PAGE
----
Fall River ‘Ban’ on Pit Bulls Draws Federal Suit

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     MADISON, Wis. (CN) – The owner of two rescue dogs in rural Wisconsin has filed a federal complaint against Fall River’s law on keeping pit bulls.
     Madelyn Wissell Buchda says she does not even know how to define her dogs’ breeds since she rescued Thor from a “backyard breeder” and Diesel from a family that could not afford to surrender the dog to a shelter.
     Characterizing the dogs as mostly bulldog-boxer mixes, Buchda says they have lived with her in Fall River since 2011.
     Fall River subjects the owners of pit bulls to various regulations, however, and Buchda received two citations on Dec. 13, 2013, for violating the village’s ordinance, according to the Feb. 26 complaint.
     Buchda says she brought the dogs to a foster home outside the village’s jurisdiction so that she could to read the ordinance over and understand how to proceed, “fearful of what the village might do to Thor and Diesel.”
     The law prohibits bit bull dogs from the village, but Buchda says “the language of the ordinance made it clear that there was no way for an owner to determine whether his or her dog was banned pursuant to the terms of the ordinance because it had two definitions of pit bulls, one requiring the appearance or characteristics of being predominantly three named breeds (Staffordshire bull terrier, American Staffordshire terrier, and American pit bull terrier), and another which stated that a dog would be banned if it was ‘or any combination of those breeds.” (Emphasis in original.)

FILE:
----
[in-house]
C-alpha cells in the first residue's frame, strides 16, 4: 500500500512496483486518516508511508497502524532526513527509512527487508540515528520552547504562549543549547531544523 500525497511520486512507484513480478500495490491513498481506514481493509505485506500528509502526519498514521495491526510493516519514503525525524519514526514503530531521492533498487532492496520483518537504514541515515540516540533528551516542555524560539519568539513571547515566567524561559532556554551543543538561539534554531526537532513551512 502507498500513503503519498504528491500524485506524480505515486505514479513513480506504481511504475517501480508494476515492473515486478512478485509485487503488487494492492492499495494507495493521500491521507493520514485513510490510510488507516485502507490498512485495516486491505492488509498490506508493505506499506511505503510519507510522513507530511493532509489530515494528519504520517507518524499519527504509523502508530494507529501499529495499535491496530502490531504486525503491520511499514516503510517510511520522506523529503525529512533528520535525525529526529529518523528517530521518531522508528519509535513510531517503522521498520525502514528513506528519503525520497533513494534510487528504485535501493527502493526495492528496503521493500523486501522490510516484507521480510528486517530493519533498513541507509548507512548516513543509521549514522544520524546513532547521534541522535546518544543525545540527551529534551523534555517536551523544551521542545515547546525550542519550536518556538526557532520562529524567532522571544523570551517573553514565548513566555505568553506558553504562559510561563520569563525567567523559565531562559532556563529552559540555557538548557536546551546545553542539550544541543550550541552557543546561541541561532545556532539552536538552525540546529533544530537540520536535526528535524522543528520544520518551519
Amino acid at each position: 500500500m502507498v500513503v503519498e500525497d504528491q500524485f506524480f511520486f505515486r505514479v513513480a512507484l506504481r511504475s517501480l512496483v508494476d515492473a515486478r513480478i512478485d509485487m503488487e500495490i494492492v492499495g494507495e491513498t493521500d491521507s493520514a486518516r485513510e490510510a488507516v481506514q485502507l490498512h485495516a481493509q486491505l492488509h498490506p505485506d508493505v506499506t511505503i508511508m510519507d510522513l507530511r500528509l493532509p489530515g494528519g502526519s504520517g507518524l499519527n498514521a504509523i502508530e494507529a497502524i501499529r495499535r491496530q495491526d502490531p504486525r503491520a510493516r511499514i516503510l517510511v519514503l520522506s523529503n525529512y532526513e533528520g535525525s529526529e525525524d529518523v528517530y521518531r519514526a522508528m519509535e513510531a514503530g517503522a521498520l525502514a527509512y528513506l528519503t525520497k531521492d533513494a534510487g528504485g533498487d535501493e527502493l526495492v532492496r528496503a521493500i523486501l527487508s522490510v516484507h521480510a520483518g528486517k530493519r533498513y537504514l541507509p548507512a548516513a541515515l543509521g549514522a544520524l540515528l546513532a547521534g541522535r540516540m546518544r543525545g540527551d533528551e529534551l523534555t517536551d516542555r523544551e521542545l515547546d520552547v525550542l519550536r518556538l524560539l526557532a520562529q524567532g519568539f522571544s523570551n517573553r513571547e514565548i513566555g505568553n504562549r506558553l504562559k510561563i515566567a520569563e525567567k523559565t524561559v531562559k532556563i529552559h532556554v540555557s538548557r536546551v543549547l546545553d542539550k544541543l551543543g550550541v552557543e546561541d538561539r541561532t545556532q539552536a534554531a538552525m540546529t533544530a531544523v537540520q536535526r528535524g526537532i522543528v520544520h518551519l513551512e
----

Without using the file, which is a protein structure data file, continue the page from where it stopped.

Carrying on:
Buchda says the latter provision implicates dogs that are just 1 percent pit bill.
     Calling such breed-specific legislation unconstitutional, Buchda says the evidence is on her side.
     “The state of science in 2013, including American Kennel Club and United Kennel Club standards, renders purebred and mixed-breed bans, such as the one provided in the ordinance at issue, not rationally related to any government purpose, and they are certainly not the least restrictive means available to manage dogs not proven hazardous by prior harm-causing vicious propensity,” according to the complaint.
     Buchda says village officials verbally ordered her to remove Thor and Diesel from Fall River, and that she continues to board the dogs at her expense “under threat of the village impounding and then euthanizing Thor and Diesel.”
     The complaint demands a preliminary injunction and a finding that that the law in question is unconstitutional.
     Buchda’s attorney, Richard Rosenthal, is a Queens, N.Y.-based, self-proclaimed “dog lawyer” and expert on dangerous dog law.
     Buchda says she obtained licenses for Diesel and Thor on Dec. 10, 2013. “Thor and Diesel were regarded by Plaintiff as both sentient personalities and as immediate family members,” the complaint states. “Thor and Diesel are companion animals, have never bitten any person or animal, have no animal control history or complaints, [and] are not aggressive.”